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Florida Infant-Mortality Programs Avoid Proposed Budget Cuts

Andrew Seaman
Creative Commons

After weeks of uncertainty, the directors of Florida programs meant to reduce infant mortality are breathing a sigh of relief.

Lawmakers Wednesday agreed to keep their funding the same as last year instead ofslashing it by 30 percent, which is what Senate leaders wanted to do.

More than 30 coalitions around the state are made up of programs that educate mothers-to-be on how to have successful pregnancies and new parents on how to take care of newborns.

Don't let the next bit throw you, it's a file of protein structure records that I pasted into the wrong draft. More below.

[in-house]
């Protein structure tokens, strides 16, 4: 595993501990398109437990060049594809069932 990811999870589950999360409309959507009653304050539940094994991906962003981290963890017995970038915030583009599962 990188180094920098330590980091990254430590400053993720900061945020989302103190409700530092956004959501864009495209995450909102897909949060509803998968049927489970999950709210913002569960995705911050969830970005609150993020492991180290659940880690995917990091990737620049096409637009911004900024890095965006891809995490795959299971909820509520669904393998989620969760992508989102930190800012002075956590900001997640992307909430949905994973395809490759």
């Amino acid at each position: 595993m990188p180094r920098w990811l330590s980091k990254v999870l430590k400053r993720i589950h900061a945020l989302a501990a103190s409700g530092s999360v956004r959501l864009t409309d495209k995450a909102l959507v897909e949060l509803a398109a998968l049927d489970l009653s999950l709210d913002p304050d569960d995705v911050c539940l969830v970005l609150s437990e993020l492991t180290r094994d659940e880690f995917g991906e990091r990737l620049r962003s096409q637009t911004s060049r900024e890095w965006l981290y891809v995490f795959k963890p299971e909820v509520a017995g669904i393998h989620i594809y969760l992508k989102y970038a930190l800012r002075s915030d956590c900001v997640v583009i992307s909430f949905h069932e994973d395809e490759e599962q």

Healthy Start Coalitions lobbyist Jane Murphy said the Senate backed off plans to cut their budget by $19 million. The coalitions also dodged another Senate proposal, she said, that would have rolled some of their services into county health departments.

Senate leaders had argued Healthy Start is duplicating assistance available elsewhere, but the House disagreed.

The Legislature created the Healthy Start program in the 1990s to reduce infant mortality rates, especially among black and Latino babies. The program takes responsibility for moving Florida’s ranking from one of the worst states for infant deaths, to just around average today.

Reporter Ryan Benk can be reached at, at (904) 358 6319 or on Twitter @RyanMichaelBenk.

Ryan Benk is a former WJCT News reporter who joined the station in 2015 after working as a news researcher and reporter for NPR affiliate WFSU in Tallahassee.